2.7
August 22, 2012

Why She Left Yoga (& Why I Think She is Duping Herself): A Response to “Why I Left Yoga…” ~ John-James Ford

 

photo: flickr/Olga Kruglova

I’ve seen a lot of sharing of this article by a blogger named Irasna Rising.

I’m flummoxed—less because it is poorly written, offers no tangible recommendations and is still getting so much attention—and more because so many people seem willing to blindly accept this brand of deeply personal criticism as salient cultural commentary deserving of some kind of action; as if the author’s subjective issues with yoga are universal and pressing.

I suppose it’s not extremely surprising, especially in Canada, where we are terrified ourselves of being called racists. It might force us to truly look at (and acknowledge) our real history (an ongoing saga of abuse towards First Nations people, abuse which is still being perpetuated, four years after an official apology was made).

The article is written by a self-proclaimed person “of Indian heritage” who lives in the West and who is “disillusioned and disgusted” with yoga.

Yoga? How can yoga be taken so personally?

Immediately, I suspect she must not be doing it right, if this is where it’s led her.

I call off my dogs, remembering that there is no right and wrong and delve back into the piece.

Still, as I read further, what niggles my brain, tickling the forefront of consciousness, is the spiritual axiom that whenever I am disturbed, no matter what the reason, it means there is something fundamentally wrong with me.

But before being so simplistic in a response, her points bear looking at, don’t they?

I read on—surely there is something here, since I’ve seen so many people linking to this article.

Surely.

I have to stop reading for another minute.

“Honey,” I say to the author, pretending she’s beside me and actually wants my opinion, “yoga is not sacred.”

Life is sacred, yes—and, the expression of life is sacred. Yoga is a system, an ancient and refined technology of ecstasy; it is but one path to the reality which lies beyond mind and matter.

Yoga, as system, is a tool.

This tool can be wielded in as many ways as there are minds that pick it up; I like to think that most people employ the tool of yoga because they want inner peace. Intention governs everything—even our author says this.

But, if I am less than enlightened and I am only interested in yoga because I like how my ass looks in Lululemon man-shorts (and that in my yoga community there are 90% females), what am I really looking for?

I am looking for connection. I am looking for communion. I am still looking for the same thing more enlightened beings are after—I’m just not as developed in my search and am blinded by my own ignorance of what will truly bring me awareness, equanimity and ultimately, peace.

I just need to work through more ignorance.

So, if I treat yoga with an attitude of spiritual materialism, hedonism and hypocrisy, would I not be deserving of your compassion rather than your disdain?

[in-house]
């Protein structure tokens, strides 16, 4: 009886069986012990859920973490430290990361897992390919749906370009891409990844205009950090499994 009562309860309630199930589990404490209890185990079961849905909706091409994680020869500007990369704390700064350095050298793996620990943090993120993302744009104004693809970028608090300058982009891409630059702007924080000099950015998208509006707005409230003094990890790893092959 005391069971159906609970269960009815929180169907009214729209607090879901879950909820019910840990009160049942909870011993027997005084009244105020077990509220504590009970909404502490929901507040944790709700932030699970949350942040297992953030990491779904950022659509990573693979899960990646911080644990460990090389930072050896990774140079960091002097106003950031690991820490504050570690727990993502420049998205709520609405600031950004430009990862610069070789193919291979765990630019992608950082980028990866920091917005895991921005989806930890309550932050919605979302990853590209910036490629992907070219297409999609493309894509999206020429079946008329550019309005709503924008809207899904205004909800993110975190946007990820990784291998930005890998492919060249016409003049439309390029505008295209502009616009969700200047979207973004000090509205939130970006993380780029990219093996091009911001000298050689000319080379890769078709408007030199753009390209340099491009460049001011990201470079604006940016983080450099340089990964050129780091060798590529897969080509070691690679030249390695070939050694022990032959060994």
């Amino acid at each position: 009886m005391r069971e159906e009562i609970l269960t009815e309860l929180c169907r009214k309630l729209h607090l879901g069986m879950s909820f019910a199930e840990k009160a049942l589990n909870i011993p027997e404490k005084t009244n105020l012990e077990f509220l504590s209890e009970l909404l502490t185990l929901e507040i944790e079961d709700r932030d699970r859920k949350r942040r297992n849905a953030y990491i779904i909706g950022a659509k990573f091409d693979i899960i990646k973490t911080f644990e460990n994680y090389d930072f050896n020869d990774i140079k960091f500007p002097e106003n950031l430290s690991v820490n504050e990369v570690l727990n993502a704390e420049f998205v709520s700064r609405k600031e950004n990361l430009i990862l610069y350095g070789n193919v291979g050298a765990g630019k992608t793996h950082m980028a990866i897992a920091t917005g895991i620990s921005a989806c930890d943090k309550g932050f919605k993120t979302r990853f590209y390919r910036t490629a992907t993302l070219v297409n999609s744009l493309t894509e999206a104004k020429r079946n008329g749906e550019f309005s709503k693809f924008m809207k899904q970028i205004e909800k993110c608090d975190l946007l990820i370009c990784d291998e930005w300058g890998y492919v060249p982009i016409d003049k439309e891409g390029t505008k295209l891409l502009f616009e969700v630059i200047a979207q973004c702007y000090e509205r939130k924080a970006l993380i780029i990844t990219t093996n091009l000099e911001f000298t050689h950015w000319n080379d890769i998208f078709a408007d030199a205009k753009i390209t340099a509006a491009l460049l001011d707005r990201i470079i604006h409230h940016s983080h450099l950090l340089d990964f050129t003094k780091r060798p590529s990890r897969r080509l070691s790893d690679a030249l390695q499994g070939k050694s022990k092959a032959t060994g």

Irasna Rising’s complaints amount to, essentially, the following points:

1. Yoga in the West is trendy and hedonistic.
2. Yoga in the West seems to be only for rich white people.
3. A variation on the first point that can be summarized best by the fact that the author bristles at the sight of white women in saris.
4. Another variation on point number three, namely that white people chanting in Sanskrit annoys the author.
5. “Caucasians are inferior to Indians” and “real Indians from India make fun of Westerners behind their back [sic] and make money off their ignorance.”
6. Another variation on the first point.
7. A re-hashing of the third point with different examples.

Ok—the first point is absolutely true—but I don’t think it’s a cultural issue or problem that requires fixing. I certainly have enough indication from my own life that whenever I try and fix, manage or control something with ideas stemming from my judgmental mind, I tend to make matters worse.

I have learned that as I proceed further on the path, with less judgement and less denial, more will be revealed and I will shed more layers of ignorance. This leads me deeper into a state of flow.

The second point is tricky, because it speaks to a very Canadian, deep-rooted fear of being labelled as a racist—but, I’m not sure if we need to be concerned about achieving a higher quota of non-white people in yoga classes in the West.

The question, at the root, is whether or not yoga is accessible.

Well, is it?

I certainly think so—I did yoga on my own with the same $20 video for almost three years before attending classes; I was too full of anxiety to approach my own practice any other way. It’s the at-home sadhana (yes, I speak Sanskrit…which is actually like Latin…a language that has an impact on brain activity, HRV and overall physical health—Dr. Richard Brown tells a fascinating story about what happened to a group of monks and priests who fell seriously ill after Vatican II when the mass was no longer said in Latin) where the magic happens for me.